On June 21, Pike Place Market’s annual farmers market opens on Pike Place, continuing a tradition begun in August 1907, when farmers gathered in the newly founded public marketplace to sell fresh produce to Seattle citizens from the back of their wagons. Today, Washington farmers continue to sell at the Market year-round, 362 days a year.
During the bountiful growing season, the Market operates a designated farmers market on the street of Pike Place, Friday-Sunday, though farmers are also at the Market both inside the Main Arcade and outside on Pike Place on other days of the week.
In addition to the farmers market on Pike Place, the Market also operates three weekly Express farmers markets at City Hall Plaza, in South Lake Union at 410 Terry Ave North, and new this year, Occidental Park in Pioneer Square.
“The farmers participating in the Market’s year-round farm program and summer farmers markets play an essential role in the health of the Market community and the greater Downtown neighborhood,” said Pike Place Market Preservation and Development Authority Executive Director Ben Franz-Knight. “These farmers provide Seattle residents the option to buy fresh, abundant and in-season produce in a variety of locations, days and hours, helping to build healthier lives.”
“We are excited for the Express Market to come to Pioneer Square,” said Leslie Smith, Executive Director of the Alliance for Pioneer Square. “The option to buy fresh, local produce and flowers over the summer is a perfect complement to all of the exciting changes taking place in the neighborhood.”
Some Market farmers, like Bill and Mary Kay Razey of Naches in eastern Washington, belong to a farming tradition that dates back to the beginning of the 20th century. Bill’s great-grandfather bought 160 acres in 1902. Bill’s father, Dan, and his brother, Glen, continued to farm the land, converting it to fruit orchards in the 1930s. Bill and his wife, Mary Kay, began selling at Pike Place Market in 1982 and continue to grow the organic cherries the farm is known for as well as apples, peaches, plums, grapes and tomatoes. This year, shoppers can find the Razeys’ cherries at the Pike Place and Pioneer Square farmers markets.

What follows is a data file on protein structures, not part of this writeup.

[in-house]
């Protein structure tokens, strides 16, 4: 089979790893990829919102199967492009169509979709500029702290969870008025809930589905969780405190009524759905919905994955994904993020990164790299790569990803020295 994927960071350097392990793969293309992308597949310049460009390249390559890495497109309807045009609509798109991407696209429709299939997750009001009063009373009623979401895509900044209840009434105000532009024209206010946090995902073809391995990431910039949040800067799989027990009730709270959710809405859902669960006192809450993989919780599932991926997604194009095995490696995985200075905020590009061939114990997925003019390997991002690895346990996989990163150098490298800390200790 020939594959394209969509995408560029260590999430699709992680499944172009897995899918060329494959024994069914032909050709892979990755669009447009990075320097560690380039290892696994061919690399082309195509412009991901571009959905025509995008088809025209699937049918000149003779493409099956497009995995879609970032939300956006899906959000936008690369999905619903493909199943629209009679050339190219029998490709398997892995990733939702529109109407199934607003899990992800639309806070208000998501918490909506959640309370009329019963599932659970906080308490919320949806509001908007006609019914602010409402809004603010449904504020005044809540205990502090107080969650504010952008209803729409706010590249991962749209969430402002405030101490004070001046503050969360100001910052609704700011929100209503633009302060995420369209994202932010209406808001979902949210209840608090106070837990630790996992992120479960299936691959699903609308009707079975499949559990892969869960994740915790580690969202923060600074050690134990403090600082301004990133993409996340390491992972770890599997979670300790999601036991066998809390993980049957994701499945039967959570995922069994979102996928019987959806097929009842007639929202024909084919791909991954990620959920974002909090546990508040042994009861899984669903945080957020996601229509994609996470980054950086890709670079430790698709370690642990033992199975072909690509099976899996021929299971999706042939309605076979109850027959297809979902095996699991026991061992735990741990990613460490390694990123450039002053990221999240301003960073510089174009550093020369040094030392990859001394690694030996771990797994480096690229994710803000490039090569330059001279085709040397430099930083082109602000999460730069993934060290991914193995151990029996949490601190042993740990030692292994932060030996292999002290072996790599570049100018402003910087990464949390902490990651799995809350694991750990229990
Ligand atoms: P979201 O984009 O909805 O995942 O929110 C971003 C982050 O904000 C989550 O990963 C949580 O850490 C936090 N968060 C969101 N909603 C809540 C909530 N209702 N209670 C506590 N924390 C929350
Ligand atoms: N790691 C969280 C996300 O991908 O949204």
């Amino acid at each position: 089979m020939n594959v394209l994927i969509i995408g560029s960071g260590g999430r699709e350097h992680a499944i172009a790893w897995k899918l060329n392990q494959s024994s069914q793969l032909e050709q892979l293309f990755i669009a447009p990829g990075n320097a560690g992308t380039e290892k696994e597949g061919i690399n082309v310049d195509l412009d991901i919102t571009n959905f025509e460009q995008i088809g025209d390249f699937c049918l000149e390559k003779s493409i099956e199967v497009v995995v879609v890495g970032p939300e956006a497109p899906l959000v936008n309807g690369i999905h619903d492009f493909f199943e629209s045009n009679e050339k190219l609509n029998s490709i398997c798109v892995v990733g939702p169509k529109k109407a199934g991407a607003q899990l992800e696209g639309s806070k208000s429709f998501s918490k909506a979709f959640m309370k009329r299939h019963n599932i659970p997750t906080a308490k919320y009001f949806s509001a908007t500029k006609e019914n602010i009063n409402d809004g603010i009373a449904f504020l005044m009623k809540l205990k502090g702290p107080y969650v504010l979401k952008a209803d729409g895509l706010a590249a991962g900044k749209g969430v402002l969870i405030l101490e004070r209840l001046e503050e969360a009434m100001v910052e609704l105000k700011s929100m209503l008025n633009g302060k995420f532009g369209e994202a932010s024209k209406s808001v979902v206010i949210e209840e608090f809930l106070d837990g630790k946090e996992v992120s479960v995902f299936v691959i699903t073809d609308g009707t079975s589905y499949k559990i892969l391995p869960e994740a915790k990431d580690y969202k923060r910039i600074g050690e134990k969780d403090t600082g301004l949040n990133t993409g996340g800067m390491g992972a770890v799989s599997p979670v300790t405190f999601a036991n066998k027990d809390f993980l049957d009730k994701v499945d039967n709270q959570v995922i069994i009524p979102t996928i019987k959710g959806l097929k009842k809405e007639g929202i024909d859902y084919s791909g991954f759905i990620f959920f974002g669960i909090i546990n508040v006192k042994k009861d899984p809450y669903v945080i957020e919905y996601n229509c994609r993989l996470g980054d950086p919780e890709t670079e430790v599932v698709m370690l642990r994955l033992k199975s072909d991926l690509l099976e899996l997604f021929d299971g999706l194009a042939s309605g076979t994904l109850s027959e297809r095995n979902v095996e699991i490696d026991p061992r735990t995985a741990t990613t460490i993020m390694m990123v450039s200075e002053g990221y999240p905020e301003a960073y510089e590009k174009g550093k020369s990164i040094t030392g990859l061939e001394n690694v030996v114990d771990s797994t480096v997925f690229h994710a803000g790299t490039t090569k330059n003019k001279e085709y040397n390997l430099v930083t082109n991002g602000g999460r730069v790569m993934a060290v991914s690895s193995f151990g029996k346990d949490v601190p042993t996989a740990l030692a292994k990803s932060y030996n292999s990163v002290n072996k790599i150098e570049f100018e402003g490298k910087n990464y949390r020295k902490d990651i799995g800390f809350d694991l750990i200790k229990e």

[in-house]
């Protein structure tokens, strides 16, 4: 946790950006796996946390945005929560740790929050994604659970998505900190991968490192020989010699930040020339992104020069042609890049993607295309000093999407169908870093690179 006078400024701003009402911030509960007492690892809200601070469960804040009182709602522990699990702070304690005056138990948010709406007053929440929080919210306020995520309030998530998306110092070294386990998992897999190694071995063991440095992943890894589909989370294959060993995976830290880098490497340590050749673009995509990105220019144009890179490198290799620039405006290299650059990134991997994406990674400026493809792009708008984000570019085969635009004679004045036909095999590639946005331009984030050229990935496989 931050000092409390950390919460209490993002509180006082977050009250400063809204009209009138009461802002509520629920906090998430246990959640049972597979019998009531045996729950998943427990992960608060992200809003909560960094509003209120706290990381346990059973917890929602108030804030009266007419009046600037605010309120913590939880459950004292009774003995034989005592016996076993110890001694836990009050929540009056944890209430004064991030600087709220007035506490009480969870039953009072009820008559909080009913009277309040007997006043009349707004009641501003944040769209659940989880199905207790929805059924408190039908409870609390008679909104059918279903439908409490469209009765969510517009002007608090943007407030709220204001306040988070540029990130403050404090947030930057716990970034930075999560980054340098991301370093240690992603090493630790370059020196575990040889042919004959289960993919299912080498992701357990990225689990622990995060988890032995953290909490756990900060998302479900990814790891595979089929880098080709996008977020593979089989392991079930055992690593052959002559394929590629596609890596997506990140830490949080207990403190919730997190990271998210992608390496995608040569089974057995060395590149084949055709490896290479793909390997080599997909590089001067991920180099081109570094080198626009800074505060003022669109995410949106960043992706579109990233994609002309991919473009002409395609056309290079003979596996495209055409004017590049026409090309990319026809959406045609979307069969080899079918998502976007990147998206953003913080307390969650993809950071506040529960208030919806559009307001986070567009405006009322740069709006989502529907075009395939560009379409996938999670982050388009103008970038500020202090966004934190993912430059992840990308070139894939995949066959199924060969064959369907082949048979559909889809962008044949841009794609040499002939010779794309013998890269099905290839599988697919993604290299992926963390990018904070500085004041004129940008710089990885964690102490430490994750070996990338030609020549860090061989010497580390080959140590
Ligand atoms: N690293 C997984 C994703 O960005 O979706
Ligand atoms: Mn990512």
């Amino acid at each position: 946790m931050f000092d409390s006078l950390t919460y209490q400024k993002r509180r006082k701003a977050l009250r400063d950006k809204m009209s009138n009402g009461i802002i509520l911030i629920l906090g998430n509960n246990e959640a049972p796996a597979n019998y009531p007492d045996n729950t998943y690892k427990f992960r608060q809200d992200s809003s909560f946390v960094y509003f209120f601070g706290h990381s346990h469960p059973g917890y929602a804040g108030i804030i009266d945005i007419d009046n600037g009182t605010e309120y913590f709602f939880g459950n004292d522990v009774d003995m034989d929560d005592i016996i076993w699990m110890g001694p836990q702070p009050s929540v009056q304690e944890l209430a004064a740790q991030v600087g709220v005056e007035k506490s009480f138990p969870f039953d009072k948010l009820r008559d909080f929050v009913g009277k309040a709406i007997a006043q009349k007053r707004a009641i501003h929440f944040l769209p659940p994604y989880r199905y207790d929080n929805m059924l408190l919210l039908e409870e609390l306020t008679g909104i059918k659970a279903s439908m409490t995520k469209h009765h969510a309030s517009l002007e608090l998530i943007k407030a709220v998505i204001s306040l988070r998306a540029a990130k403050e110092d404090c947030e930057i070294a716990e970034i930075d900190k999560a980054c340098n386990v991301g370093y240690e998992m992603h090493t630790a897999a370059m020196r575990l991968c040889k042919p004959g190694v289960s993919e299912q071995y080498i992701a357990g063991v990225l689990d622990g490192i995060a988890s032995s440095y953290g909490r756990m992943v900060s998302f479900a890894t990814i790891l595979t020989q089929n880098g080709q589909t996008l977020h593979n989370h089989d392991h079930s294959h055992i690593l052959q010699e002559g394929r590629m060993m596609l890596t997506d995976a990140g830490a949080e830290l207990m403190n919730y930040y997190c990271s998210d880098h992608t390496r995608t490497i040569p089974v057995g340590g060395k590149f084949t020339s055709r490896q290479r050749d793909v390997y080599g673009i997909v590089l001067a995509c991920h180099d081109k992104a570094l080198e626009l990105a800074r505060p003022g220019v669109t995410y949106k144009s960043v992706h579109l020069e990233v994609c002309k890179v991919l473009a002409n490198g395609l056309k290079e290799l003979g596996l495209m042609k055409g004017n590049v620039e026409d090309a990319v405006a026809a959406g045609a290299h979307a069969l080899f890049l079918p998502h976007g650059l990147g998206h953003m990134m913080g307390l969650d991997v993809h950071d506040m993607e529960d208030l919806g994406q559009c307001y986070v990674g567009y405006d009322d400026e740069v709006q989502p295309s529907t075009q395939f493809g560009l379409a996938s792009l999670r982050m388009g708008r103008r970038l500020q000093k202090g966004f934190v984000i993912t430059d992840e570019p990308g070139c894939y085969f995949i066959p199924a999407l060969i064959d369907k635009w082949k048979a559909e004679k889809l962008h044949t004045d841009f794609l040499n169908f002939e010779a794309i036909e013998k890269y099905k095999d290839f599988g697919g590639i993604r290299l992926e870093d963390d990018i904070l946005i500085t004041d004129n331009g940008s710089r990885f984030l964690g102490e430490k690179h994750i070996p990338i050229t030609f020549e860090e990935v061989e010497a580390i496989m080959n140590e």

Other farmers have begun new family traditions, such as the Lee family of Lee’s Fresh Produce. Lue and Pha Lee planted their first vegetables in the family garden. Soon, what began as a hobby grew into a business, and in 2003, Pha began selling her produce at the Market. In five years, Lee’s Fresh Produce grew from five to nearly 40 acres. Pha and Lue’s children, Christy and Xiong, now run the successful family business, which sells produce to farmers markets and grocery stores throughout Seattle. Their growing philosophy is dedicated to traditional farming methods that sustain the soil and create delicious vegetables of high nutritional quality and vibrant color that are prized by local cooks and chefs.
These and many other Market farmers will bring their seasonal produce to Pike Place Market and its Express markets this summer. Market shoppers can learn new tips on preparing the season’s bounty at Chefs on the Cobblestones cooking demonstrations on Sundays at the intersection of Pike Place and Stewart St. Chef Jack Speiss of the Market’s own celebrated French restaurant, Le Pichet, will kick off the demos on Sunday, June 23 at 12 pm.
Pike Place Market Farmers Market Schedule
Farmers Market on Pike Place
June 21 – September 29
Friday-Sunday, 9 am – 5 pm
Beginning June 21, farmers sell their produce on the street of Pike Place. On Sundays, certain blocks of Pike Place are closed to vehicle traffic, creating a pedestrian thoroughfare for farmers market shoppers.
City Hall Plaza
June 18-October 29
Tuesdays, 10 am-2 pm
600 4th Ave, Seattle, WA 98104
Occidental Park, Pioneer Square
June 19-October 30
Wednesdays, 10 am-2 pm
S Main St & Occidental Ave S, Seattle, WA 98104
South Lake Union
June 20-October 31
Thursdays, 10 am-2 pm
410 Terry Ave. North, Seattle, WA 98109